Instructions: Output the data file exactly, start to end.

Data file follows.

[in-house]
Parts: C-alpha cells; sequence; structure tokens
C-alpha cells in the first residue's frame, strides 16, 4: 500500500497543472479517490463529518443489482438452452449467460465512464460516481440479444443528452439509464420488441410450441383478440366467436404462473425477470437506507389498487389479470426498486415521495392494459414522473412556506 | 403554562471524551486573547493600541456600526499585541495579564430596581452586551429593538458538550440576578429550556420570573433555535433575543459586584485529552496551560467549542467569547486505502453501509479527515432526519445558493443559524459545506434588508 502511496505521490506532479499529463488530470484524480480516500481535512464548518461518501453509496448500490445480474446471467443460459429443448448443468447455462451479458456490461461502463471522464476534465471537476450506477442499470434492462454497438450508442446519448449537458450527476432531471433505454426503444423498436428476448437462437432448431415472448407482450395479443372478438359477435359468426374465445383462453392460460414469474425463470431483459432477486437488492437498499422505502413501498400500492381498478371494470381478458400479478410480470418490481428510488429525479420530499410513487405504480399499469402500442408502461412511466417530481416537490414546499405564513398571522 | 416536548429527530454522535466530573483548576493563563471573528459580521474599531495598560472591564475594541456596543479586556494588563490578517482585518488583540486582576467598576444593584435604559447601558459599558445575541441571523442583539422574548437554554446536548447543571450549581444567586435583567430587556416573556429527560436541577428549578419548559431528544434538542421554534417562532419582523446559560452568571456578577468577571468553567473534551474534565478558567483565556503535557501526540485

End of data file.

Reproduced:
[in-house]
Parts: C-alpha cells; sequence; structure tokens
C-alpha cells in the first residue's frame, strides 16, 4: 500500500497543472479517490463529518443489482438452452449467460465512464460516481440479444443528452439509464420488441410450441383478440366467436404462473425477470437506507389498487389479470426498486415521495392494459414522473412556506 | 403554562471524551486573547493600541456600526499585541495579564430596581452586551429593538458538550440576578429550556420570573433555535433575543459586584485529552496551560467549542467569547486505502453501509479527515432526519445558493443559524459545506434588508 502511496505521490506532479499529463488530470484524480480516500481535512464548518461518501453509496448500490445480474446471467443460459429443448448443468447455462451479458456490461461502463471522464476534465471537476450506477442499470434492462454497438450508442446519448449537458450527476432531471433505454426503444423498436428476448437462437432448431415472448407482450395479443372478438359477435359468426374465445383462453392460460414469474425463470431483459432477486437488492437498499422505502413501498400500492381498478371494470381478458400479478410480470418490481428510488429525479420530499410513487405504480399499469402500442408502461412511466417530481416537490414546499405564513398571522 | 416536548429527530454522535466530573483548576493563563471573528459580521474599531495598560472591564475594541456596543479586556494588563490578517482585518488583540486582576467598576444593584435604559447601558459599558445575541441571523442583539422574548437554554446536548447543571450549581444567586435583567430587556416573556429527560436541577428549578419548559431528544434538542421554534417562532419582523446559560452568571456578577468577571468553567473534551474534565478558567483565556503535557501526540485